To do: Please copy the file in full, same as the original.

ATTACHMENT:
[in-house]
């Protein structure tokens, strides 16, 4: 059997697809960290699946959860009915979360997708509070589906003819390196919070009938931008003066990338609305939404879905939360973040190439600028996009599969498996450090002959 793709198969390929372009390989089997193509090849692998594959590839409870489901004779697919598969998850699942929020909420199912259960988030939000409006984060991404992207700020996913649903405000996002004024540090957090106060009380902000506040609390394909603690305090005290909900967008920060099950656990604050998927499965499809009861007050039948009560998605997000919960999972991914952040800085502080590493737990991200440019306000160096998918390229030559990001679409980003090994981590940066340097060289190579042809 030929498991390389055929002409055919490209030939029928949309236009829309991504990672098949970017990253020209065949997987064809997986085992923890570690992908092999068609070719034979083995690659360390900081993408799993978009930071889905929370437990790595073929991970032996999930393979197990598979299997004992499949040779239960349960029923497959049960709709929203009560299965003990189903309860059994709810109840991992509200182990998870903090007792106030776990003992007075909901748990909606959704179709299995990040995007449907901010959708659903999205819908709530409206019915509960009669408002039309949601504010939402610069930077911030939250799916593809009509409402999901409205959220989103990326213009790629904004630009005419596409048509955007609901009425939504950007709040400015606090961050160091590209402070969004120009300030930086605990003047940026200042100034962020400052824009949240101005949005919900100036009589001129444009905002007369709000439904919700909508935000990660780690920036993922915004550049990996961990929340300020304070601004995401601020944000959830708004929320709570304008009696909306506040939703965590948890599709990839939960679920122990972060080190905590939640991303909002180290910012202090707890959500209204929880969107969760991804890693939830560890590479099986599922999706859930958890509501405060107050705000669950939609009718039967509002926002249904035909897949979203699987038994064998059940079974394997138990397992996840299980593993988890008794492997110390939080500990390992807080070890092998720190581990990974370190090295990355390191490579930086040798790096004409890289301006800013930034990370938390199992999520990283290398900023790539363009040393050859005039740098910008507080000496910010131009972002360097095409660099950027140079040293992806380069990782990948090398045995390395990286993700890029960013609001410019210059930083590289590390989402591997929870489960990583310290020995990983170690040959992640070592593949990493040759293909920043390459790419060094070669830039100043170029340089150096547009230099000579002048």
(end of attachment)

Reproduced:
[in-house]
């Protein structure tokens, strides 16, 4: 059997697809960290699946959860009915979360997708509070589906003819390196919070009938931008003066990338609305939404879905939360973040190439600028996009599969498996450090002959 793709198969390929372009390989089997193509090849692998594959590839409870489901004779697919598969998850699942929020909420199912259960988030939000409006984060991404992207700020996913649903405000996002004024540090957090106060009380902000506040609390394909603690305090005290909900967008920060099950656990604050998927499965499809009861007050039948009560998605997000919960999972991914952040800085502080590493737990991200440019306000160096998918390229030559990001679409980003090994981590940066340097060289190579042809 030929498991390389055929002409055919490209030939029928949309236009829309991504990672098949970017990253020209065949997987064809997986085992923890570690992908092999068609070719034979083995690659360390900081993408799993978009930071889905929370437990790595073929991970032996999930393979197990598979299997004992499949040779239960349960029923497959049960709709929203009560299965003990189903309860059994709810109840991992509200182990998870903090007792106030776990003992007075909901748990909606959704179709299995990040995007449907901010959708659903999205819908709530409206019915509960009669408002039309949601504010939402610069930077911030939250799916593809009509409402999901409205959220989103990326213009790629904004630009005419596409048509955007609901009425939504950007709040400015606090961050160091590209402070969004120009300030930086605990003047940026200042100034962020400052824009949240101005949005919900100036009589001129444009905002007369709000439904919700909508935000990660780690920036993922915004550049990996961990929340300020304070601004995401601020944000959830708004929320709570304008009696909306506040939703965590948890599709990839939960679920122990972060080190905590939640991303909002180290910012202090707890959500209204929880969107969760991804890693939830560890590479099986599922999706859930958890509501405060107050705000669950939609009718039967509002926002249904035909897949979203699987038994064998059940079974394997138990397992996840299980593993988890008794492997110390939080500990390992807080070890092998720190581990990974370190090295990355390191490579930086040798790096004409890289301006800013930034990370938390199992999520990283290398900023790539363009040393050859005039740098910008507080000496910010131009972002360097095409660099950027140079040293992806380069990782990948090398045995390395990286993700890029960013609001410019210059930083590289590390989402591997929870489960990583310290020995990983170690040959992640070592593949990493040759293909920043390459790419060094070669830039100043170029340089150096547009230099000579002048």